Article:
Drugs and weapons have been seized, and 60 people arrested, during a week long crackdown on 'county lines' in Staffordshire and Cheshire.
The practice sees gangs operating out of cities and large towns exploit vulnerable people and children to deal drugs into rural areas, villages and small towns.
They will often force their way into their home to use as a secure operating base to deal drugs - a term known as ‘cuckooing’.
Those involved may be coerced into this activity through debt, drugs use, grooming, threats or violence. Typical risk factors for those involved are mental health problems, drug use, debt, being known to the care system, and being prone to missing episodes.
It is an issue that is affecting the whole of the UK, with a new report from the National Crime Agency suggesting the number of 'county lines' has almost trebled in the last year.
As part of a week of action in Staffordshire and Cheshire, officers across the two counties arrested 60 people for a range of offences including drugs and possessing offensive weapons.
The drugs recovered were heroin, crack cocaine and cannabis, while officers also seized weapons including knives, a machete, a sword, a crowbar, a baseball bat, and a knuckle duster.
Officers say they also identified and safeguarded seven victims of ‘cuckooing’.
In Cheshire, £2,500 in cash was also seized, while officers visited schools to help them spot the signs of vulnerable people being coerced into criminal activity, and how to report it.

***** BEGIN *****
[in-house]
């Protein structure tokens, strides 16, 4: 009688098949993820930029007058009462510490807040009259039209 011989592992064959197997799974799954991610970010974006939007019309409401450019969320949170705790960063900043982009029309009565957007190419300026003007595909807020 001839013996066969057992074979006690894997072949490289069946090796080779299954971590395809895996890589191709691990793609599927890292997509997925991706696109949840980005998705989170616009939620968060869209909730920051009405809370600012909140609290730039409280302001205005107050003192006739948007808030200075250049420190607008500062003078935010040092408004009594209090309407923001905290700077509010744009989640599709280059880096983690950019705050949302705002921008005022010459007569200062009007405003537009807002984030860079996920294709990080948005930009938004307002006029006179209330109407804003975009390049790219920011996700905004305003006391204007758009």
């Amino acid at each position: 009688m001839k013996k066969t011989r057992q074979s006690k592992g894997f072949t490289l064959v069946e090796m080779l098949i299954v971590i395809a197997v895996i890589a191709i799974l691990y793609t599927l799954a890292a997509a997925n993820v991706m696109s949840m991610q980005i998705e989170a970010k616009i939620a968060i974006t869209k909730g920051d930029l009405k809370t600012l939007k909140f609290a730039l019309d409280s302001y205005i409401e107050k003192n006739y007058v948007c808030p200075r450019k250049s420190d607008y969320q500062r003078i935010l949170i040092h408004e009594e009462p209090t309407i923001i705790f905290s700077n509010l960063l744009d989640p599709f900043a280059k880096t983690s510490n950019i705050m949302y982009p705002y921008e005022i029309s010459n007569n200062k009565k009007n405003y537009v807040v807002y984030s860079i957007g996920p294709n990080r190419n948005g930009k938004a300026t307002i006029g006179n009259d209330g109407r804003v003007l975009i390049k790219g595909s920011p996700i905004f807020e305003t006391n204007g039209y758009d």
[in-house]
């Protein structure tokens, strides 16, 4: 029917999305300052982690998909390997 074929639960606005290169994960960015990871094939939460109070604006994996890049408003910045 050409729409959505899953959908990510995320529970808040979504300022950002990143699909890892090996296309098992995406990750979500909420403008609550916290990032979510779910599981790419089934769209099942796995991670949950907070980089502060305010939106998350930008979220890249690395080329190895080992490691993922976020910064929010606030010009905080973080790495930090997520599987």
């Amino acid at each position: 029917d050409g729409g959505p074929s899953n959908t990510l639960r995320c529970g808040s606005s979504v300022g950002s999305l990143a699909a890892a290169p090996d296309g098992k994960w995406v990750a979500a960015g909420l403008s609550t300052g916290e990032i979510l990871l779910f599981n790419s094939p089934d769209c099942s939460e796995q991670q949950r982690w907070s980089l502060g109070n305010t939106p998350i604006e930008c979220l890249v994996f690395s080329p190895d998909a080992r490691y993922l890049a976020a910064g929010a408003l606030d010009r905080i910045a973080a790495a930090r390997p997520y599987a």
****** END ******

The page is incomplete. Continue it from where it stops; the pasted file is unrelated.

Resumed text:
Detective Chief Inspector Paul Bentley, of Staffordshire Police, said: “We are seeing this type of activity in Staffordshire and working hard to tackle this challenge by disrupting those who would deal drugs in our communities.
“Often individuals travel into the north of the county from Merseyside or into south and mid-Staffordshire from the West Midlands.
“It has been a busy week and we’ve had success disrupting criminal activity, but of course our work continues.
"We will arrest and charge those dealing drugs but we will also look to safeguard the young and vulnerable who may be pressured into this type of activity.
"It’s important to understand that where we would once have treated some of those involved as offenders they may be vulnerable and at risk.”
Detective Inspector Justin Hancock, said: “Although we regularly take action to disrupt county line activity, officers went that extra mile last week to target organised crime in our communities.
“Vulnerable adults and children are often targeted to deliver and deal drugs on a criminal’s behalf after being criminally exploited, coerced and manipulated.
“Keeping vulnerable adults and children safe is our priority in Cheshire. As well as carrying out warrants and making arrests, local officers have also been informing the public on how they too can help by spotting the signs of vulnerability.
“Breaking the cycle of those who are coerced into this crime is very difficult and while working with our partners is important we also need support from the public to help disrupt organised crime.
“I would encourage the local community to keep an eye out if you feel something isn’t right and to report it to us on 101.”